The General Excise Tax (GE Tax) is a tax on the gross sales of a business. Currently, it is 4.166% for Hawaii Island businesses and an additional half a percent higher on Oahu. There are very few exceptions: it is collected on basically all goods and services including clothes, food, rent, automobiles sales and just about everything else. It is a very broad tax.
Recently Mayor Kim has floated the idea of adding a half percent to the tax, which would be restricted to in use road projects. He would then reallocate the funds that he had budgeted for roads for other County of Hawaii services. This is will grow the county budget 6-9%.
It is a bad idea…a very bad idea.
It’s bad for businesses
Let’s assume a business is a perfect monopoly; that is, they have 100% complete control over their sector of the economy. There is no competition. Adding a half percent to the GE tax would result in a direct pass through to the buyer/consumer of .5%. The consumer pays more, but the business would, in theory, suffer little, as buyers have no choice. They could, though, consume less if the prices become prohibitive. The power company, HELCO, is the only company I know that has no competition—a perfect monopoly.
I think this is the model Mayor Kim has in mind: businesses on the island are perfect monopolies. Increasing taxes won’t hurt businesses that much because we don’t have much choice. Tourists will come regardless of prices and local businesses will not suffer because they will just pass on the tax to consumers and other businesses.
This is where our mayor’s incomplete understanding of business shows.
Every business, with few exceptions, competes globally. The small shop that sells souvenirs likely buys the products from a distributor in Oahu that collects and pays the GE tax when it is sold to her store. The owner then collects and pays the GE tax when she sells the items. At some point, the cost of item becomes prohibitive and Hawaii becomes prohibitively expensive to visit. Restaurants, hotels, vacation rentals, taxis, tour providers and so on will all suffer when increased taxes make them too expensive for travelers. That’s the tourism sector.
Now let’s look at any business that retails items to individuals or businesses that live here. Add a half percent increase in the price of nearly ALL goods and services and life here becomes more expensive.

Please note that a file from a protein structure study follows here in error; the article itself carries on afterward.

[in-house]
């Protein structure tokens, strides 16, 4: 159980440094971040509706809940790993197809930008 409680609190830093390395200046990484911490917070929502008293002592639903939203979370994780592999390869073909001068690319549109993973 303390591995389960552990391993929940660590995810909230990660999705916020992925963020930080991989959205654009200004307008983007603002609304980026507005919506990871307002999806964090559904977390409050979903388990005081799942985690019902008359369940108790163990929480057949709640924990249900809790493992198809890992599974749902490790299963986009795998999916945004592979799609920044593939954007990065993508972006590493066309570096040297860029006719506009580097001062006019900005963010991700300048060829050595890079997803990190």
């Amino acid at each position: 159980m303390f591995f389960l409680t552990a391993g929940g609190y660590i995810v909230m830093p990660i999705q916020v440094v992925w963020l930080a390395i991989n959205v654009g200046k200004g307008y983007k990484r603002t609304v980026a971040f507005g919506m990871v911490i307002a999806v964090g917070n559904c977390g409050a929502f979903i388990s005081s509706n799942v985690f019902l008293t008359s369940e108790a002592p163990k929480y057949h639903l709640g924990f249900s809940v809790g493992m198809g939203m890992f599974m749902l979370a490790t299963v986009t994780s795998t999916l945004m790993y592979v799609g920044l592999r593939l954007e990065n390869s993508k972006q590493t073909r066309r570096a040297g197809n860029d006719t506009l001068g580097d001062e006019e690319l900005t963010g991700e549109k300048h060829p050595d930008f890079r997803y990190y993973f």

What has been the biggest trend in consumer behavior the past ten years? Buying online. When goods and services become too expensive in Hawaii, people will buy off-island. This has already had a huge impact on the ability of many businesses to survive and will only become more pronounced with an increase in the GE tax. Businesses will go out of business and consumers will have less ability to keep their money on the island by buying local. Almost every business competes globally–from a small fabric store to our vacation activities providers. Become too expensive, and people will look elsewhere.
It’s bad, really bad, for low-income residents.
Let’s also take a look at consumers. Poor and lower-middle class families have no choice to spend the majority of their income on basic consumer products like bread, milk, clothes, and rent. Many of these people are living paycheck to paycheck, so it’s going to have the biggest impact on them. They might spend 95% of their income on necessities; whereas, a wealthy person might only spend 30% on necessities. Another .5% is a lot when you’re living with no disposable income. This is what they mean when they say the GE tax is high regressive: it places a bigger burden on the poor than the wealthy.
So, what’s the solution?
To me, it seems to be abundantly clear: cut or reallocate spending. That is, live within our means.
If the public is clamoring for new and better roads, we should find ways to cut other parts of the budget. Our economy and all the associated taxes – real estate, gasoline, vehicle registration – are adding millions a year to our County’s coffers, and this trend will continue. Hold expenses where they are, and there will be many millions of dollars added to the County’s budget every year. This is inevitable if the other taxes are unchanged. We can simply grow our revenue keeping rates as they are, as the increase in property values and the growth in our island population and tourism will, over time, provide millions of dollars of extra revenue.
We can do what every family does–set aside money over time and save up the money for big projects. We can make priorities. As a consumer and business owner, I appeal to our leaders to exercise fiscal restraint.